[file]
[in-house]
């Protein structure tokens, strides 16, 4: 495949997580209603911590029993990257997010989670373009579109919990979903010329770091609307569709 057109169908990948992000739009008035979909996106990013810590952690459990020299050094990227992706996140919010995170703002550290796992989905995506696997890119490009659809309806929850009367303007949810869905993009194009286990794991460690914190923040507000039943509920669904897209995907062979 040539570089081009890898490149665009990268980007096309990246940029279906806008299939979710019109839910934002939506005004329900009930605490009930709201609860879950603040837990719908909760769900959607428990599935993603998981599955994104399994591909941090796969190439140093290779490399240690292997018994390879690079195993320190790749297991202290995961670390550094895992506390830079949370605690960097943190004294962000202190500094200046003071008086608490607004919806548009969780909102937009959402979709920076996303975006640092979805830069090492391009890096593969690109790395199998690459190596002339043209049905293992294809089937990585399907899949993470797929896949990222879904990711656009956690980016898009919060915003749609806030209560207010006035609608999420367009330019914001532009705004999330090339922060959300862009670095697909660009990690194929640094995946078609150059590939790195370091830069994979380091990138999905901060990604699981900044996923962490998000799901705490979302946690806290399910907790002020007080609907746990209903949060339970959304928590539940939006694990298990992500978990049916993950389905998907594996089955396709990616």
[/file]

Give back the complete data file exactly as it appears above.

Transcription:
[in-house]
């Protein structure tokens, strides 16, 4: 495949997580209603911590029993990257997010989670373009579109919990979903010329770091609307569709 057109169908990948992000739009008035979909996106990013810590952690459990020299050094990227992706996140919010995170703002550290796992989905995506696997890119490009659809309806929850009367303007949810869905993009194009286990794991460690914190923040507000039943509920669904897209995907062979 040539570089081009890898490149665009990268980007096309990246940029279906806008299939979710019109839910934002939506005004329900009930605490009930709201609860879950603040837990719908909760769900959607428990599935993603998981599955994104399994591909941090796969190439140093290779490399240690292997018994390879690079195993320190790749297991202290995961670390550094895992506390830079949370605690960097943190004294962000202190500094200046003071008086608490607004919806548009969780909102937009959402979709920076996303975006640092979805830069090492391009890096593969690109790395199998690459190596002339043209049905293992294809089937990585399907899949993470797929896949990222879904990711656009956690980016898009919060915003749609806030209560207010006035609608999420367009330019914001532009705004999330090339922060959300862009670095697909660009990690194929640094995946078609150059590939790195370091830069994979380091990138999905901060990604699981900044996923962490998000799901705490979302946690806290399910907790002020007080609907746990209903949060339970959304928590539940939006694990298990992500978990049916993950389905998907594996089955396709990616």